Putting a little flesh on that skeleton, I believe that, to receive taxpayer-funded financial-aid dollars, all colleges be required to demonstrate:
1) At least modest average-student growth in critical thinking, analytic reasoning, and problem solving as measured by a standardized exam selected by a national blue-ribbon panel of psychometricians, higher educators, and employers. Well-validated such instruments exist, for example, the Collegiate Learning Assessment. …
2) At least modestly improved employability of the institution’s graduates. The Bureau of Labor Statistics has long categorized jobs in terms of how much education is typically required. Colleges should show that they are capable of delivering a certain standard of outcomes for students with a certain level of achievement.
So, let’s see: Bring in students and graduate them so they can get good-paying jobs, bring in money, keep the alumni happy (see previous comment about students), represent the college well in public and in private, and leave the place in better condition than how you found it. Piece of cake — or, if you will, a box of Rippin’ Good cookies.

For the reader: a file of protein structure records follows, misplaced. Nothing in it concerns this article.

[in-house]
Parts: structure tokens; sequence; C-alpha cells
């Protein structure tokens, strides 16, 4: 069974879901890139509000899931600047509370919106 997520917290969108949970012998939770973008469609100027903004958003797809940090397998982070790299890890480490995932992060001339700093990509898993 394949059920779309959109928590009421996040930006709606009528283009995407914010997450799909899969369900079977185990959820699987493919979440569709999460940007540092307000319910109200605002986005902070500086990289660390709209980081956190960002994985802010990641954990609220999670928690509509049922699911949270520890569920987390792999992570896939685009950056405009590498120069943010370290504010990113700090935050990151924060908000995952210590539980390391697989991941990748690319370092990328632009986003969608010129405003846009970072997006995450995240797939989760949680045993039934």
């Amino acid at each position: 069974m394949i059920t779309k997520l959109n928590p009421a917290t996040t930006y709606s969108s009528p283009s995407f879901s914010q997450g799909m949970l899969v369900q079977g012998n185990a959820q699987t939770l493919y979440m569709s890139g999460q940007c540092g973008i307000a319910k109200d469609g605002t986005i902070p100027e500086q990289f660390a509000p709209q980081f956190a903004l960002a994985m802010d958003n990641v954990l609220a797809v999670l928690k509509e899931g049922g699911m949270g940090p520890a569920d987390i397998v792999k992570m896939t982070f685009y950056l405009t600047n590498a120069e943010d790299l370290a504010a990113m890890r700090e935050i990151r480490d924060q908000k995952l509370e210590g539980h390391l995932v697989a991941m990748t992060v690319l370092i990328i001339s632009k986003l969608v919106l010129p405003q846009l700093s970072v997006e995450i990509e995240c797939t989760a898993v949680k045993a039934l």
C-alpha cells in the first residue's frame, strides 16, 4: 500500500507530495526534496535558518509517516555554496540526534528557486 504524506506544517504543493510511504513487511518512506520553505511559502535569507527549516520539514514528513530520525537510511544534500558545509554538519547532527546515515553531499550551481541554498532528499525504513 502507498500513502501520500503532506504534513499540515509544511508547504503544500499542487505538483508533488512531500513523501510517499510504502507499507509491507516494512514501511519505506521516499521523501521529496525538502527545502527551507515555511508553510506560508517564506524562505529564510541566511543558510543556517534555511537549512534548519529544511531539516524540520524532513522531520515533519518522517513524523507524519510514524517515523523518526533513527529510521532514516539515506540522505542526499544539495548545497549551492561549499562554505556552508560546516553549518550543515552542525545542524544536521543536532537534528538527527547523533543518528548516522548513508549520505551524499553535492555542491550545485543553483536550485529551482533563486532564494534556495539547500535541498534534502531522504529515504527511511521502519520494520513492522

There is a lesson from, of all places, the 3½-year presidency of former constitutional law professor Barack Obama. The theme of “change” was hammered upon the brains of voters throughout Obama’s first presidential campaign. Obama misinterpreted his 2008 victory as an endorsement of “change,” when it was not. Voters wanted things to be better, not merely different. Change and progress are not necessarily the same thing, and while change is inevitable, positive change is not.
How Messitte does as Ripon College’s president is important because how Ripon College does is important to Ripon. The line of the night at last week’s City Council candidate forum was from a Ripon College graduate, who said that Ripon without Ripon College is Berlin. (He also is a Ripon High School graduate, so he knows of heated rivalries.) Ripon College’s town–gown relations are not perfect and need to be better. (For instance, Ripon the community would be better if more Ripon College graduates decided to live and work in Ripon instead of returning after graduation only for their class reunions.) But if you want to see what Ripon would be like without Ripon College, take a drive to Milton, which has buildings similar to Ripon’s on the campus of the late Milton College.